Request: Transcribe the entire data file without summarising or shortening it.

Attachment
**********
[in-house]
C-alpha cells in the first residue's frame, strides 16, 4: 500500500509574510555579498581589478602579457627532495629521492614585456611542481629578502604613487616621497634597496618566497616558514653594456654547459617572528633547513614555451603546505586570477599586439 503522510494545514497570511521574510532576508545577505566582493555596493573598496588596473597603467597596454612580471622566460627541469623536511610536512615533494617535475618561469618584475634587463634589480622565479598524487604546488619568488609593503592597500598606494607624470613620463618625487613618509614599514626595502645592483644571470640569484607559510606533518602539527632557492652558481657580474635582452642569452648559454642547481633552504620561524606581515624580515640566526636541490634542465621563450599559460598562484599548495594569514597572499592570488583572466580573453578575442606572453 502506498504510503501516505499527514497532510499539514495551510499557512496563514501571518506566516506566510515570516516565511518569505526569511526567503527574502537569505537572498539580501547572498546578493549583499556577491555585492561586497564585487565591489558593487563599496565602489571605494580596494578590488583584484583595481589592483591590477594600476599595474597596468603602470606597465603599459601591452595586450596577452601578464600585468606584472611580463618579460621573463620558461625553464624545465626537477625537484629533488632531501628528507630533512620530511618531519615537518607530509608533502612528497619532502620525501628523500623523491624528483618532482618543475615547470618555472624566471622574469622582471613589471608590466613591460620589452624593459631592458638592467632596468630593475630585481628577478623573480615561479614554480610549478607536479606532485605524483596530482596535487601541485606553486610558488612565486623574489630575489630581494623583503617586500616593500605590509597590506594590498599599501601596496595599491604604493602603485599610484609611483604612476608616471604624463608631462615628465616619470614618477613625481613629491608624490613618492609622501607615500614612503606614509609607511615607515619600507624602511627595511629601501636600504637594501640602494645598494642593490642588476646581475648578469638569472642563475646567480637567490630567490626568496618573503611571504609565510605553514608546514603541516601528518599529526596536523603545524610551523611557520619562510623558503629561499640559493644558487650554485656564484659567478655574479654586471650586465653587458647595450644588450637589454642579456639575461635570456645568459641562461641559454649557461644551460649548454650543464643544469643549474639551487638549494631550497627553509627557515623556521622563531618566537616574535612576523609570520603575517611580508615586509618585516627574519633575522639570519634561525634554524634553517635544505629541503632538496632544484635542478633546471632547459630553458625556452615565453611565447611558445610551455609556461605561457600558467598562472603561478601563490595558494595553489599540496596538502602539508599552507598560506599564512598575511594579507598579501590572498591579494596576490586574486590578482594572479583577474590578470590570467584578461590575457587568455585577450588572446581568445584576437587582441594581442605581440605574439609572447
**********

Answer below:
[in-house]
C-alpha cells in the first residue's frame, strides 16, 4: 500500500509574510555579498581589478602579457627532495629521492614585456611542481629578502604613487616621497634597496618566497616558514653594456654547459617572528633547513614555451603546505586570477599586439 503522510494545514497570511521574510532576508545577505566582493555596493573598496588596473597603467597596454612580471622566460627541469623536511610536512615533494617535475618561469618584475634587463634589480622565479598524487604546488619568488609593503592597500598606494607624470613620463618625487613618509614599514626595502645592483644571470640569484607559510606533518602539527632557492652558481657580474635582452642569452648559454642547481633552504620561524606581515624580515640566526636541490634542465621563450599559460598562484599548495594569514597572499592570488583572466580573453578575442606572453 502506498504510503501516505499527514497532510499539514495551510499557512496563514501571518506566516506566510515570516516565511518569505526569511526567503527574502537569505537572498539580501547572498546578493549583499556577491555585492561586497564585487565591489558593487563599496565602489571605494580596494578590488583584484583595481589592483591590477594600476599595474597596468603602470606597465603599459601591452595586450596577452601578464600585468606584472611580463618579460621573463620558461625553464624545465626537477625537484629533488632531501628528507630533512620530511618531519615537518607530509608533502612528497619532502620525501628523500623523491624528483618532482618543475615547470618555472624566471622574469622582471613589471608590466613591460620589452624593459631592458638592467632596468630593475630585481628577478623573480615561479614554480610549478607536479606532485605524483596530482596535487601541485606553486610558488612565486623574489630575489630581494623583503617586500616593500605590509597590506594590498599599501601596496595599491604604493602603485599610484609611483604612476608616471604624463608631462615628465616619470614618477613625481613629491608624490613618492609622501607615500614612503606614509609607511615607515619600507624602511627595511629601501636600504637594501640602494645598494642593490642588476646581475648578469638569472642563475646567480637567490630567490626568496618573503611571504609565510605553514608546514603541516601528518599529526596536523603545524610551523611557520619562510623558503629561499640559493644558487650554485656564484659567478655574479654586471650586465653587458647595450644588450637589454642579456639575461635570456645568459641562461641559454649557461644551460649548454650543464643544469643549474639551487638549494631550497627553509627557515623556521622563531618566537616574535612576523609570520603575517611580508615586509618585516627574519633575522639570519634561525634554524634553517635544505629541503632538496632544484635542478633546471632547459630553458625556452615565453611565447611558445610551455609556461605561457600558467598562472603561478601563490595558494595553489599540496596538502602539508599552507598560506599564512598575511594579507598579501590572498591579494596576490586574486590578482594572479583577474590578470590570467584578461590575457587568455585577450588572446581568445584576437587582441594581442605581440605574439609572447